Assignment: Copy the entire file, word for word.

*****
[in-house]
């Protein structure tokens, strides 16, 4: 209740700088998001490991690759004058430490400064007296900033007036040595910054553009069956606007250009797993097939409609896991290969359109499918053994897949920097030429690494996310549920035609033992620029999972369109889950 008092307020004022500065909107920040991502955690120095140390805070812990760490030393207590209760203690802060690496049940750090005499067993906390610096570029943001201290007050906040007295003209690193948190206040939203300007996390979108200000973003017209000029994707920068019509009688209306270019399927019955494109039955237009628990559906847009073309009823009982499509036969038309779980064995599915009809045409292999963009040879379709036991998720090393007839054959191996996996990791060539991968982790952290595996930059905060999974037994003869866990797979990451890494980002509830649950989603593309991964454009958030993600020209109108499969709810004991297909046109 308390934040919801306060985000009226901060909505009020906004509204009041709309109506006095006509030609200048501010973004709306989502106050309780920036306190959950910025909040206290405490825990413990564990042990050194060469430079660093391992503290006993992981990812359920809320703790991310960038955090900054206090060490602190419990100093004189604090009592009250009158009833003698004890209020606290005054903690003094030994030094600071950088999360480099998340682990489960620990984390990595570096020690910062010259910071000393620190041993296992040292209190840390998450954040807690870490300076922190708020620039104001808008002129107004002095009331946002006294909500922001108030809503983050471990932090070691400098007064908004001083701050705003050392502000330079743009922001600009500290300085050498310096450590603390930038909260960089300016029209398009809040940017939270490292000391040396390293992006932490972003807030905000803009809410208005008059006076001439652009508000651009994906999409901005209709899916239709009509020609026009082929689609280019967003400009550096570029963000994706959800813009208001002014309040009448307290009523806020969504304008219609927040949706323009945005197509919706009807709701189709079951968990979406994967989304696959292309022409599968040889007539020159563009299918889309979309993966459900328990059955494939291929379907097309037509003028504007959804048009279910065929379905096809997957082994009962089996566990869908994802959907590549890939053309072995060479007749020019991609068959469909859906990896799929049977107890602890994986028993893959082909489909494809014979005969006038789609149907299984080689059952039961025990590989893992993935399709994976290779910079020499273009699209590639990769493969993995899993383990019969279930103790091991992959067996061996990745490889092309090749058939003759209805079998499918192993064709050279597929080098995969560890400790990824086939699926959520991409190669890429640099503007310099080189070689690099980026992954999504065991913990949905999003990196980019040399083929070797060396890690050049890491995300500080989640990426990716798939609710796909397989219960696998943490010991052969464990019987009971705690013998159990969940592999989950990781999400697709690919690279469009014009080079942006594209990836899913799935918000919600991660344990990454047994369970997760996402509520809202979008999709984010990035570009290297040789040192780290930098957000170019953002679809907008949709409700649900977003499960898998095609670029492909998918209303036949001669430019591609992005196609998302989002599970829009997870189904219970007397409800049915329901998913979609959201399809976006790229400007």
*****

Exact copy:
[in-house]
């Protein structure tokens, strides 16, 4: 209740700088998001490991690759004058430490400064007296900033007036040595910054553009069956606007250009797993097939409609896991290969359109499918053994897949920097030429690494996310549920035609033992620029999972369109889950 008092307020004022500065909107920040991502955690120095140390805070812990760490030393207590209760203690802060690496049940750090005499067993906390610096570029943001201290007050906040007295003209690193948190206040939203300007996390979108200000973003017209000029994707920068019509009688209306270019399927019955494109039955237009628990559906847009073309009823009982499509036969038309779980064995599915009809045409292999963009040879379709036991998720090393007839054959191996996996990791060539991968982790952290595996930059905060999974037994003869866990797979990451890494980002509830649950989603593309991964454009958030993600020209109108499969709810004991297909046109 308390934040919801306060985000009226901060909505009020906004509204009041709309109506006095006509030609200048501010973004709306989502106050309780920036306190959950910025909040206290405490825990413990564990042990050194060469430079660093391992503290006993992981990812359920809320703790991310960038955090900054206090060490602190419990100093004189604090009592009250009158009833003698004890209020606290005054903690003094030994030094600071950088999360480099998340682990489960620990984390990595570096020690910062010259910071000393620190041993296992040292209190840390998450954040807690870490300076922190708020620039104001808008002129107004002095009331946002006294909500922001108030809503983050471990932090070691400098007064908004001083701050705003050392502000330079743009922001600009500290300085050498310096450590603390930038909260960089300016029209398009809040940017939270490292000391040396390293992006932490972003807030905000803009809410208005008059006076001439652009508000651009994906999409901005209709899916239709009509020609026009082929689609280019967003400009550096570029963000994706959800813009208001002014309040009448307290009523806020969504304008219609927040949706323009945005197509919706009807709701189709079951968990979406994967989304696959292309022409599968040889007539020159563009299918889309979309993966459900328990059955494939291929379907097309037509003028504007959804048009279910065929379905096809997957082994009962089996566990869908994802959907590549890939053309072995060479007749020019991609068959469909859906990896799929049977107890602890994986028993893959082909489909494809014979005969006038789609149907299984080689059952039961025990590989893992993935399709994976290779910079020499273009699209590639990769493969993995899993383990019969279930103790091991992959067996061996990745490889092309090749058939003759209805079998499918192993064709050279597929080098995969560890400790990824086939699926959520991409190669890429640099503007310099080189070689690099980026992954999504065991913990949905999003990196980019040399083929070797060396890690050049890491995300500080989640990426990716798939609710796909397989219960696998943490010991052969464990019987009971705690013998159990969940592999989950990781999400697709690919690279469009014009080079942006594209990836899913799935918000919600991660344990990454047994369970997760996402509520809202979008999709984010990035570009290297040789040192780290930098957000170019953002679809907008949709409700649900977003499960898998095609670029492909998918209303036949001669430019591609992005196609998302989002599970829009997870189904219970007397409800049915329901998913979609959201399809976006790229400007």